TEXT OF STRAIGHT STORY
Tess Vigeland: Our economics editor Chris Farrell is here for the audio op-ed we call the Straight Story and Chris, home foreclosures, as we know, are at record levels these days and of course, the timing couldn't be worse because about three years ago, Congress changed the rules to make it harder for people to get debt relief by declaring bankruptcy.
Chris Farrell: Well, you're absolutely right, Tess, and you know what? I think it's time for a mortgage strip-down.
Vigeland: Oh my goodness, Chris, get off the pole. I'm afraid you'll have to define your own terms here.
Farrell: All right, a strip-down -- otherwise know as a cram-down -- is when a bankruptcy judge modifies the interest rate or principal payments on household debt. Here's the straight story: Foreclosure is costly to homeowners and society, so we need to start paving the way for mortgage strip-downs now.
Vigeland: Chris, why should people be able to just simply write-off mortgages that they themselves should not have gotten in the first place?
Farrell: All right, let's get away from the blame game. OK, is it the homeowner's fault or is it the lend institution's fault? Let's throw them in the same pot and say "a curse on both of you," but here's the reason why I'd like to move the system over toward bankruptcy: the judge modifies the terms; the homeowner stays and he or she maintains the property so the neighborhood does better. There are a bunch of homeowners out there because of fraud or greed carrying too big of mortgages who are doing these voluntary workouts that aren't working. The bankruptcy system is designed to deal with exactly this situation, so let's tap into that expertise and keep the homeowners in their place.
Vigeland: But there are those who would argue that "Hey, what does that mean for the people who are responsible and waited because prices were simply too high?"
Farrell: They have a good balance sheet, they have cash, home prices are coming down; they're going to be able to buy a home, so I think they're protected that way. Now when someone goes into foreclosure, you know the house falls about a third of its value and then it has all the spillover effects into the neighborhood and the local economy, so to me, it makes a lot more sense to put these people through bankruptcy.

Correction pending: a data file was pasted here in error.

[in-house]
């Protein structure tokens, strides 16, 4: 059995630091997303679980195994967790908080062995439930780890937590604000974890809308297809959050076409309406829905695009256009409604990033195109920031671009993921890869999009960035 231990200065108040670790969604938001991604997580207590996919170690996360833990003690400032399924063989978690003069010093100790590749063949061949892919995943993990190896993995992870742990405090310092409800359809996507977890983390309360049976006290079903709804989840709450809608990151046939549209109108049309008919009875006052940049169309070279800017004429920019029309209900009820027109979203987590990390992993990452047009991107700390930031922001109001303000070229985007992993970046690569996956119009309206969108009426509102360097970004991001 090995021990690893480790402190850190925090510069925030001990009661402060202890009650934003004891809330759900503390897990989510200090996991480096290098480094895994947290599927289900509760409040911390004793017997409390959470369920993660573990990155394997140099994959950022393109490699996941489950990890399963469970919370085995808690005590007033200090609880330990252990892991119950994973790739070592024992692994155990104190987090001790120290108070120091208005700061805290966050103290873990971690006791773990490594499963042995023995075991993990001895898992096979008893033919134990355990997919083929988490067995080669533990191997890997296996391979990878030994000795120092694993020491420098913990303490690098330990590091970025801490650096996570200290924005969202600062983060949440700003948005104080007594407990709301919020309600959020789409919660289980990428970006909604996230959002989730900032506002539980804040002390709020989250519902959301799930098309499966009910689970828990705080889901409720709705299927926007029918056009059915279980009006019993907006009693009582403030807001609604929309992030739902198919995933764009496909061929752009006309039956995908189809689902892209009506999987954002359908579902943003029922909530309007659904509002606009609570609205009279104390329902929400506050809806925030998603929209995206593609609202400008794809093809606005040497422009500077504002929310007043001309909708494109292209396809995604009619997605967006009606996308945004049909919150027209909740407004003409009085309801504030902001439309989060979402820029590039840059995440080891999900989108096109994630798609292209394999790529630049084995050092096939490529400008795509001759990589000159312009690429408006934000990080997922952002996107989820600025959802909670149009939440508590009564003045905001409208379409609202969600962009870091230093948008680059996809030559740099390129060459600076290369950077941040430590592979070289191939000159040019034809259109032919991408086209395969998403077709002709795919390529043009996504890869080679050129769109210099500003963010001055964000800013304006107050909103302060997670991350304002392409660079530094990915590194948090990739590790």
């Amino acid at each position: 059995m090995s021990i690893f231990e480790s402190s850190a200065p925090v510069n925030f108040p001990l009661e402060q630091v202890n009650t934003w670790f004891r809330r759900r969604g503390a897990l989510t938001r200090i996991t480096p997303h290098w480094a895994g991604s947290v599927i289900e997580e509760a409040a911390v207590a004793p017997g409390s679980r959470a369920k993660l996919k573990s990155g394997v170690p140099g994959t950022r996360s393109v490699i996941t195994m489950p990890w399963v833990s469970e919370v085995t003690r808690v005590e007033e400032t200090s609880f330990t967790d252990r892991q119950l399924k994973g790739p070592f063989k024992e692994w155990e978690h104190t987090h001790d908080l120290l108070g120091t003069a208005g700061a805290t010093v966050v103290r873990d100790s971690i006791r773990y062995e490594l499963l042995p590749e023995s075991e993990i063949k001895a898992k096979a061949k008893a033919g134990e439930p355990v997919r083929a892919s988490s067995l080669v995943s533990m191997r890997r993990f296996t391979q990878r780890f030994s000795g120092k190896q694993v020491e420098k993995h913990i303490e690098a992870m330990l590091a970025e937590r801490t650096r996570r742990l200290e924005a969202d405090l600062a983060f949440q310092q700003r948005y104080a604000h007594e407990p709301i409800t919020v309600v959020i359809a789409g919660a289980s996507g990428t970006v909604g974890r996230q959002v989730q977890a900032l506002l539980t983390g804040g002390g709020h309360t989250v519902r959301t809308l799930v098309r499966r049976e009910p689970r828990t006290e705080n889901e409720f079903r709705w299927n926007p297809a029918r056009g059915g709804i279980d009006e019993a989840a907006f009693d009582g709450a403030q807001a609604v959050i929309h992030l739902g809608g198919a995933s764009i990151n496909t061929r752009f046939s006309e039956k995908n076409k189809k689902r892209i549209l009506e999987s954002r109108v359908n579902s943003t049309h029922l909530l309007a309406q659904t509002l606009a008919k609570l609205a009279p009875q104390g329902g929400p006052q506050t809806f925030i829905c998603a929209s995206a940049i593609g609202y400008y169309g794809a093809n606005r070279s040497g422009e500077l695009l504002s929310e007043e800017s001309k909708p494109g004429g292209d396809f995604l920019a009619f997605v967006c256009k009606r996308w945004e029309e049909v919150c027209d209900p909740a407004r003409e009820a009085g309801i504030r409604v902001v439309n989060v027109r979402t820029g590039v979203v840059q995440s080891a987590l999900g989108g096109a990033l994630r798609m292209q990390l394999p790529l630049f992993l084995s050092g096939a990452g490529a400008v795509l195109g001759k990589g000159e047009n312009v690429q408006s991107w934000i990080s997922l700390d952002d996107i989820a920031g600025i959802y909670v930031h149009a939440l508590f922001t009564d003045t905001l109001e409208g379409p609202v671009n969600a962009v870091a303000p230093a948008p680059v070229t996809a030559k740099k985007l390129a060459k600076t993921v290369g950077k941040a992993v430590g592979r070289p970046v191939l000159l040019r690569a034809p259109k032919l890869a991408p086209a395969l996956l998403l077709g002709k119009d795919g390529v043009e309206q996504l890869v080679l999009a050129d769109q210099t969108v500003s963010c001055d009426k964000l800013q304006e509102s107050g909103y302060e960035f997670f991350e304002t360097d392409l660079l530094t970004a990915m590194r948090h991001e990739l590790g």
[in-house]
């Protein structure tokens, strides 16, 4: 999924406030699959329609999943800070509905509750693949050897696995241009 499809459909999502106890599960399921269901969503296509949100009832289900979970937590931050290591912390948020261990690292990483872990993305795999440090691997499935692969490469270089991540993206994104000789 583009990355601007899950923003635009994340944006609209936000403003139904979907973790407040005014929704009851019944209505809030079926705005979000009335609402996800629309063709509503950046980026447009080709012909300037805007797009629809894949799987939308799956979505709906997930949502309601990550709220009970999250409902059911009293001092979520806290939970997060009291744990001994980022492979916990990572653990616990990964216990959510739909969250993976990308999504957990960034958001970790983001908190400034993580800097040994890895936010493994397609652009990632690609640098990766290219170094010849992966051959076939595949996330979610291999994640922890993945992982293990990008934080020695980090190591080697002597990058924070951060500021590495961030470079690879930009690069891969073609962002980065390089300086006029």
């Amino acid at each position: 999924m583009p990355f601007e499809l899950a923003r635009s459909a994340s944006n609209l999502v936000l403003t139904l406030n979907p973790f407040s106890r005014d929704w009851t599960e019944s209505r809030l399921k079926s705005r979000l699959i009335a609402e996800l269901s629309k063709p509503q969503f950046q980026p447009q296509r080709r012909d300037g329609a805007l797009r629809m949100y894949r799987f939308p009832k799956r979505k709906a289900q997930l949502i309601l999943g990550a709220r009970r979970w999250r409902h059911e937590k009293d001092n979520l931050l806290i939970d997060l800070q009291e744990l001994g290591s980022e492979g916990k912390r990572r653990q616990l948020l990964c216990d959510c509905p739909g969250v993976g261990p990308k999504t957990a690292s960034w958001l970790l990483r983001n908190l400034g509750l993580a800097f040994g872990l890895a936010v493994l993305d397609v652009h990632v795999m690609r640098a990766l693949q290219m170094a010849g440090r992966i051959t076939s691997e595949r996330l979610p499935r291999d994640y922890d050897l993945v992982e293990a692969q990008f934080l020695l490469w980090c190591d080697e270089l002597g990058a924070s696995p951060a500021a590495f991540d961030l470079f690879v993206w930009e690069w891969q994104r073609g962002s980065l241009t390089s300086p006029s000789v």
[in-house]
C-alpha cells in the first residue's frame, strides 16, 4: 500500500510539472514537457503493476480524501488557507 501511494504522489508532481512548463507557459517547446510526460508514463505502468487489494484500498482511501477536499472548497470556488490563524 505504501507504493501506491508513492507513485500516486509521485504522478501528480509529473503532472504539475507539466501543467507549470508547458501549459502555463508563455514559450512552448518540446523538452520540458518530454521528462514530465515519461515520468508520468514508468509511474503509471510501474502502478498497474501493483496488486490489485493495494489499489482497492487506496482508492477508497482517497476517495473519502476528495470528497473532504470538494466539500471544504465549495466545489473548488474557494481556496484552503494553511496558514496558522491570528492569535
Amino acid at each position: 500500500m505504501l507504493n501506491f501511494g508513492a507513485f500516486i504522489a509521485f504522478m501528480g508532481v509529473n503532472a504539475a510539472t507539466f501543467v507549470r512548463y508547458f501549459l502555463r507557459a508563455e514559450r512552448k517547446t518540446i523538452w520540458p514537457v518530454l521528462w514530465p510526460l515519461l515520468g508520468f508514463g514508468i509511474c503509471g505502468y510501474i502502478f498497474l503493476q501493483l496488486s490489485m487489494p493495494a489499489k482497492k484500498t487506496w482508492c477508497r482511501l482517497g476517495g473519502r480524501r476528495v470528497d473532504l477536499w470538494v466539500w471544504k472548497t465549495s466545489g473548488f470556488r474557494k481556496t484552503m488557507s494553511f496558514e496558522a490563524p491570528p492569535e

Vigeland: Why do bankruptcy instead of foreclosure? What's the benefit there?
Farrell: Two benefits. First of all, judges are really experienced. They're able to deal with the situation. They look at a lot of debts, so they'll modify the terms of the loan and they're not going to let people get away with too much, but we have this safety net that's been around for a long period of time. Why do we keep creating, coming out of Washington, you know the "hope this" and the "hope that" and the "hope free" and "hope for..."
Vigeland: "Hope now," I believe it is.
Farrell: "Hope now." I mean you've got a bankruptcy system. It exists and they're used to dealing with people who have taken on too much debt. Let's tap into that expertise and let's stop this nonsense of hope this and hope that.
Vigeland: The response of the mortgage banking industry, of course, would be then that's going to raise mortgage rates overall. They're going to tighten up down payment requirements and closing costs are going to go up for everybody.
Farrell: OK, you can go to the Mortgage Bankers Association's web site and they have this section called "Stop the Cram-Down" and it will show how your rate will go up by 1.5 percent if we have this change. Now, I can also show you a brand new study of Georgetown University Law Center arguing it would have no impact on the mortgage market, so we can argue that forever. I'm not convinced that if we make this change that means we'll pay a higher interest rate for our mortgages or we'll have to put more money down for a down payment, but those changes are coming anyway. We're moving toward a posture of more financial conservatism when it comes to home ownership and that's a good thing.
Vigeland: All right. Chris Farrell with the Straight Story. Thanks, Chris.